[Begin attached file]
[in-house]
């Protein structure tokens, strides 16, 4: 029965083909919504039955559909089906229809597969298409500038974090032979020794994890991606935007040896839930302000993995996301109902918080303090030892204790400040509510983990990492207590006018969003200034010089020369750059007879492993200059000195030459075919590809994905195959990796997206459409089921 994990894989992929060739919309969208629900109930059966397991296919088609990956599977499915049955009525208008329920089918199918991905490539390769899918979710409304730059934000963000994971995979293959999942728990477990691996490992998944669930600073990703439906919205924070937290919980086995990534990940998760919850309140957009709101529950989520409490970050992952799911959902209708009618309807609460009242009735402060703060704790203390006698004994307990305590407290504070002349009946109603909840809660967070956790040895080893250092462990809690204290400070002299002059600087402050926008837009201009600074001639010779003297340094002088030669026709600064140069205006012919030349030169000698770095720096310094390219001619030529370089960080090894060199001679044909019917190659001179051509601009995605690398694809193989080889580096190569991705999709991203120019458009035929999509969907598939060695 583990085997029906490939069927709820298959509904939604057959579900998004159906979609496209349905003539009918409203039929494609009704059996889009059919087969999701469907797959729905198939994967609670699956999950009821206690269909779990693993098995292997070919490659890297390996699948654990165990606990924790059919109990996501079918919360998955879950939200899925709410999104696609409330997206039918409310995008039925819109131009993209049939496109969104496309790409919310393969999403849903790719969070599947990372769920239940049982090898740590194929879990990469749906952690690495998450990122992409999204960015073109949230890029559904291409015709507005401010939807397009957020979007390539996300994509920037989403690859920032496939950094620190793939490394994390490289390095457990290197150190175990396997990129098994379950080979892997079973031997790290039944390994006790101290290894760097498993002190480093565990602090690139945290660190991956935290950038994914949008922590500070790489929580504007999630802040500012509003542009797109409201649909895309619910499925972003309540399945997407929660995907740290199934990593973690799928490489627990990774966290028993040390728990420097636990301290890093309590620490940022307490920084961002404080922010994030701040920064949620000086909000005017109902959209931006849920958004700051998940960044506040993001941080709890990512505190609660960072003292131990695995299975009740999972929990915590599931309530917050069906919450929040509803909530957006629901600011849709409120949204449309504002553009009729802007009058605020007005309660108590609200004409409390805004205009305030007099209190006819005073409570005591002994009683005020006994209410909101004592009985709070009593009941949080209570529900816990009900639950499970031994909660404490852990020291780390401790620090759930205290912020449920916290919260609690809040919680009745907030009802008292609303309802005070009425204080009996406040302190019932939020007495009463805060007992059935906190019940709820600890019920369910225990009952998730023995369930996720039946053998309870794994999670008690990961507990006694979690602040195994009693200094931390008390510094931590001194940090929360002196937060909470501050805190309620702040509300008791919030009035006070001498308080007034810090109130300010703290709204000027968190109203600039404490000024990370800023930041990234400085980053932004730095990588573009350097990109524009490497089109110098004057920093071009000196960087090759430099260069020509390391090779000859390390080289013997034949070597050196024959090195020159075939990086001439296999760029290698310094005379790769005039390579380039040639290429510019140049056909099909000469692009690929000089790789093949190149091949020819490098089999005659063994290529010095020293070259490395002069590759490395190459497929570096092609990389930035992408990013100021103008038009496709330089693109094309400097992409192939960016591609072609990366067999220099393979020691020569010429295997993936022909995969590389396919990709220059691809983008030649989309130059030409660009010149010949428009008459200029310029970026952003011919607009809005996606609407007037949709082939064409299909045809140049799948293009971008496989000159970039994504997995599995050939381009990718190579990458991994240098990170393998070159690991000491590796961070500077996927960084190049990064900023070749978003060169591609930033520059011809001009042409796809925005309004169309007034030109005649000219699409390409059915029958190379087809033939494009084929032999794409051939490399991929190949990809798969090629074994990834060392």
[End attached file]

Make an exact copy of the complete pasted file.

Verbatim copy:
[in-house]
């Protein structure tokens, strides 16, 4: 029965083909919504039955559909089906229809597969298409500038974090032979020794994890991606935007040896839930302000993995996301109902918080303090030892204790400040509510983990990492207590006018969003200034010089020369750059007879492993200059000195030459075919590809994905195959990796997206459409089921 994990894989992929060739919309969208629900109930059966397991296919088609990956599977499915049955009525208008329920089918199918991905490539390769899918979710409304730059934000963000994971995979293959999942728990477990691996490992998944669930600073990703439906919205924070937290919980086995990534990940998760919850309140957009709101529950989520409490970050992952799911959902209708009618309807609460009242009735402060703060704790203390006698004994307990305590407290504070002349009946109603909840809660967070956790040895080893250092462990809690204290400070002299002059600087402050926008837009201009600074001639010779003297340094002088030669026709600064140069205006012919030349030169000698770095720096310094390219001619030529370089960080090894060199001679044909019917190659001179051509601009995605690398694809193989080889580096190569991705999709991203120019458009035929999509969907598939060695 583990085997029906490939069927709820298959509904939604057959579900998004159906979609496209349905003539009918409203039929494609009704059996889009059919087969999701469907797959729905198939994967609670699956999950009821206690269909779990693993098995292997070919490659890297390996699948654990165990606990924790059919109990996501079918919360998955879950939200899925709410999104696609409330997206039918409310995008039925819109131009993209049939496109969104496309790409919310393969999403849903790719969070599947990372769920239940049982090898740590194929879990990469749906952690690495998450990122992409999204960015073109949230890029559904291409015709507005401010939807397009957020979007390539996300994509920037989403690859920032496939950094620190793939490394994390490289390095457990290197150190175990396997990129098994379950080979892997079973031997790290039944390994006790101290290894760097498993002190480093565990602090690139945290660190991956935290950038994914949008922590500070790489929580504007999630802040500012509003542009797109409201649909895309619910499925972003309540399945997407929660995907740290199934990593973690799928490489627990990774966290028993040390728990420097636990301290890093309590620490940022307490920084961002404080922010994030701040920064949620000086909000005017109902959209931006849920958004700051998940960044506040993001941080709890990512505190609660960072003292131990695995299975009740999972929990915590599931309530917050069906919450929040509803909530957006629901600011849709409120949204449309504002553009009729802007009058605020007005309660108590609200004409409390805004205009305030007099209190006819005073409570005591002994009683005020006994209410909101004592009985709070009593009941949080209570529900816990009900639950499970031994909660404490852990020291780390401790620090759930205290912020449920916290919260609690809040919680009745907030009802008292609303309802005070009425204080009996406040302190019932939020007495009463805060007992059935906190019940709820600890019920369910225990009952998730023995369930996720039946053998309870794994999670008690990961507990006694979690602040195994009693200094931390008390510094931590001194940090929360002196937060909470501050805190309620702040509300008791919030009035006070001498308080007034810090109130300010703290709204000027968190109203600039404490000024990370800023930041990234400085980053932004730095990588573009350097990109524009490497089109110098004057920093071009000196960087090759430099260069020509390391090779000859390390080289013997034949070597050196024959090195020159075939990086001439296999760029290698310094005379790769005039390579380039040639290429510019140049056909099909000469692009690929000089790789093949190149091949020819490098089999005659063994290529010095020293070259490395002069590759490395190459497929570096092609990389930035992408990013100021103008038009496709330089693109094309400097992409192939960016591609072609990366067999220099393979020691020569010429295997993936022909995969590389396919990709220059691809983008030649989309130059030409660009010149010949428009008459200029310029970026952003011919607009809005996606609407007037949709082939064409299909045809140049799948293009971008496989000159970039994504997995599995050939381009990718190579990458991994240098990170393998070159690991000491590796961070500077996927960084190049990064900023070749978003060169591609930033520059011809001009042409796809925005309004169309007034030109005649000219699409390409059915029958190379087809033939494009084929032999794409051939490399991929190949990809798969090629074994990834060392």